Dietary Fibers Fight Asthma: Another Reason to Eat Your Fruits and Vegetables

January 17, 2014 2 min read

Unlike many major diseases such as malaria, AIDS, and tuberculosis, asthma is more prevalent in the United States and other developed countries than it is in less developed countries. There are different theories as to why. For example, the Hygiene Hypothesis states “excessive cleanliness interrupts the normal development of the immune system” leading to an increase in allergies and allergic diseases such as asthma. If this is true, it means our good hygiene is actually causing some of our health problems, although it’s still a better deal than malaria.

But recently, researchers at the Swiss National Science Foundation have discovered an alternate or additional explanation for why asthma is on the rise in the States-- our terrible diets.

It’s long been known that fruits and vegetables are good for you. Turns out, they may even simple things. How? First, the dietary fibers in fruits and vegetables are fermented in your intestines and turned into short-chain fatty acids. Then the acids enter your blood stream where they influence the development of immune cells, quieting immune system over-activity and reducing inflammation.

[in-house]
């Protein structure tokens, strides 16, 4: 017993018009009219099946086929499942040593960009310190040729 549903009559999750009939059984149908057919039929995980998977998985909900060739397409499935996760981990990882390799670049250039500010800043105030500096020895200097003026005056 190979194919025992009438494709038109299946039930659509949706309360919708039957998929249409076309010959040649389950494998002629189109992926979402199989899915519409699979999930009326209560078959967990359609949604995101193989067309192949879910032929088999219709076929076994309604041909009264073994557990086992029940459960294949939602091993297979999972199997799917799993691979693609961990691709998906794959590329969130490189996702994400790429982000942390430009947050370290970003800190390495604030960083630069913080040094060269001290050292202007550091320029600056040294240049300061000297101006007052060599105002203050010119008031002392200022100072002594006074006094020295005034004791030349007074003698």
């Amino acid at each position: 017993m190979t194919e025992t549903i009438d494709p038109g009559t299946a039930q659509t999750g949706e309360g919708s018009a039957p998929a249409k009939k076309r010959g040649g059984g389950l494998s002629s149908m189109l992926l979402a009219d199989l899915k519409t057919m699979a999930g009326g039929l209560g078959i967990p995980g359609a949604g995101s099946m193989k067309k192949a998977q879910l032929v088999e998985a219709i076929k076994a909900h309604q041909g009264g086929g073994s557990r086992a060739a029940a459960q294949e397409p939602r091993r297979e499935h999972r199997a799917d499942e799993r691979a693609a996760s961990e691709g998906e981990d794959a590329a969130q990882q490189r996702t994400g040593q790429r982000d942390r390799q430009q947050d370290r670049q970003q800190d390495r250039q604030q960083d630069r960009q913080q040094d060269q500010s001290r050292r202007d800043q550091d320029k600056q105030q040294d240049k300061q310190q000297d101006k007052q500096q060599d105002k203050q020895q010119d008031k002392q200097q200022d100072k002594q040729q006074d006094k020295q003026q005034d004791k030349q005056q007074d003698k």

Or at least that’s how it works for mice. The researchers tested the effects of dietary fibers on asthma by feeding one group of mice a standard diet with 4% fiber and another group of mice a “Western” diet with just 0.3% fiber. Then they exposed both groups to dust mites, a common asthma trigger. The mice on the low-fiber diet had a much stronger, more mucusy reaction than the mice on the standard diet.

The scientists still need to do more tests before they can confirm that it works the same for humans. But the “examined aspects of the immune system[s] are virtually indistinguishable in mice and humans” so there’s a good chance it will. Either way, a healthy portion of fruits and vegetables is good for any diet.